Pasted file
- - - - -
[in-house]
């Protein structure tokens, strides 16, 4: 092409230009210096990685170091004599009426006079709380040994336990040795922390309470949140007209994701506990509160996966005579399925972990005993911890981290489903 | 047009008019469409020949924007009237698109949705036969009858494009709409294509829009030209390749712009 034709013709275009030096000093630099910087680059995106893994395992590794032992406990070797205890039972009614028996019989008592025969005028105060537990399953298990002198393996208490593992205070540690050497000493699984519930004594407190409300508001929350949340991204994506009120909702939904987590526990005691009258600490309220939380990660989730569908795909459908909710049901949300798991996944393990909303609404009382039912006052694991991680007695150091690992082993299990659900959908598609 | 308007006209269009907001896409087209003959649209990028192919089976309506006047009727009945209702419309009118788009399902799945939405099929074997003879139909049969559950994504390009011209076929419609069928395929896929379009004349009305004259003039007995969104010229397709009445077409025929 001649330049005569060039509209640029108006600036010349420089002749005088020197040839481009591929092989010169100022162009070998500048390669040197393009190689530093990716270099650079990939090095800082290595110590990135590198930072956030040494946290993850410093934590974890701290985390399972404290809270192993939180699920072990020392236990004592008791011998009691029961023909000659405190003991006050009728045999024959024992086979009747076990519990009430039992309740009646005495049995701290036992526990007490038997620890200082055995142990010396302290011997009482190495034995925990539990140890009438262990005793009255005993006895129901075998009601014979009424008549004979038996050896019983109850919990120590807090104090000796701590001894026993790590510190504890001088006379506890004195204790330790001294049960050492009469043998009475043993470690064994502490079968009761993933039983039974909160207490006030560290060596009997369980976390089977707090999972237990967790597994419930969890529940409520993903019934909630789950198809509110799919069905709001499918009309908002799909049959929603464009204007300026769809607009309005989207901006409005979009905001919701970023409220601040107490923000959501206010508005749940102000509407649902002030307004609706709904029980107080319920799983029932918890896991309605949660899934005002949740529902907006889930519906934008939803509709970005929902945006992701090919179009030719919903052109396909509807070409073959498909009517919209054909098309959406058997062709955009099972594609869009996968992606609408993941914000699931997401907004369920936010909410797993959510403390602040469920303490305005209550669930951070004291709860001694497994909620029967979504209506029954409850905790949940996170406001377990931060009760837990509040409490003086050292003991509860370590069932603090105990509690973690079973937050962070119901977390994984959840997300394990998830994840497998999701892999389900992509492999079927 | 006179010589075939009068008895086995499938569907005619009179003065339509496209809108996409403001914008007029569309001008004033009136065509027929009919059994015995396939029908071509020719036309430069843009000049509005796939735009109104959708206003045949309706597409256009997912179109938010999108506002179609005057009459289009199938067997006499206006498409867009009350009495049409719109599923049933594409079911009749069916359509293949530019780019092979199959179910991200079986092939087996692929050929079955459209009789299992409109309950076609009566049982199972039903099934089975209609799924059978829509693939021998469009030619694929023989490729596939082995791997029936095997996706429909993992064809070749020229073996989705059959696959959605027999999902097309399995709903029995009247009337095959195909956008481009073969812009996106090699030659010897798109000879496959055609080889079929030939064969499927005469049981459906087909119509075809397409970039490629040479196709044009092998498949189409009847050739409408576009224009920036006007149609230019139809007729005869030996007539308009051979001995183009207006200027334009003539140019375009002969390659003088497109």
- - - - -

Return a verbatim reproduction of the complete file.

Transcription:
[in-house]
């Protein structure tokens, strides 16, 4: 092409230009210096990685170091004599009426006079709380040994336990040795922390309470949140007209994701506990509160996966005579399925972990005993911890981290489903 | 047009008019469409020949924007009237698109949705036969009858494009709409294509829009030209390749712009 034709013709275009030096000093630099910087680059995106893994395992590794032992406990070797205890039972009614028996019989008592025969005028105060537990399953298990002198393996208490593992205070540690050497000493699984519930004594407190409300508001929350949340991204994506009120909702939904987590526990005691009258600490309220939380990660989730569908795909459908909710049901949300798991996944393990909303609404009382039912006052694991991680007695150091690992082993299990659900959908598609 | 308007006209269009907001896409087209003959649209990028192919089976309506006047009727009945209702419309009118788009399902799945939405099929074997003879139909049969559950994504390009011209076929419609069928395929896929379009004349009305004259003039007995969104010229397709009445077409025929 001649330049005569060039509209640029108006600036010349420089002749005088020197040839481009591929092989010169100022162009070998500048390669040197393009190689530093990716270099650079990939090095800082290595110590990135590198930072956030040494946290993850410093934590974890701290985390399972404290809270192993939180699920072990020392236990004592008791011998009691029961023909000659405190003991006050009728045999024959024992086979009747076990519990009430039992309740009646005495049995701290036992526990007490038997620890200082055995142990010396302290011997009482190495034995925990539990140890009438262990005793009255005993006895129901075998009601014979009424008549004979038996050896019983109850919990120590807090104090000796701590001894026993790590510190504890001088006379506890004195204790330790001294049960050492009469043998009475043993470690064994502490079968009761993933039983039974909160207490006030560290060596009997369980976390089977707090999972237990967790597994419930969890529940409520993903019934909630789950198809509110799919069905709001499918009309908002799909049959929603464009204007300026769809607009309005989207901006409005979009905001919701970023409220601040107490923000959501206010508005749940102000509407649902002030307004609706709904029980107080319920799983029932918890896991309605949660899934005002949740529902907006889930519906934008939803509709970005929902945006992701090919179009030719919903052109396909509807070409073959498909009517919209054909098309959406058997062709955009099972594609869009996968992606609408993941914000699931997401907004369920936010909410797993959510403390602040469920303490305005209550669930951070004291709860001694497994909620029967979504209506029954409850905790949940996170406001377990931060009760837990509040409490003086050292003991509860370590069932603090105990509690973690079973937050962070119901977390994984959840997300394990998830994840497998999701892999389900992509492999079927 | 006179010589075939009068008895086995499938569907005619009179003065339509496209809108996409403001914008007029569309001008004033009136065509027929009919059994015995396939029908071509020719036309430069843009000049509005796939735009109104959708206003045949309706597409256009997912179109938010999108506002179609005057009459289009199938067997006499206006498409867009009350009495049409719109599923049933594409079911009749069916359509293949530019780019092979199959179910991200079986092939087996692929050929079955459209009789299992409109309950076609009566049982199972039903099934089975209609799924059978829509693939021998469009030619694929023989490729596939082995791997029936095997996706429909993992064809070749020229073996989705059959696959959605027999999902097309399995709903029995009247009337095959195909956008481009073969812009996106090699030659010897798109000879496959055609080889079929030939064969499927005469049981459906087909119509075809397409970039490629040479196709044009092998498949189409009847050739409408576009224009920036006007149609230019139809007729005869030996007539308009051979001995183009207006200027334009003539140019375009002969390659003088497109």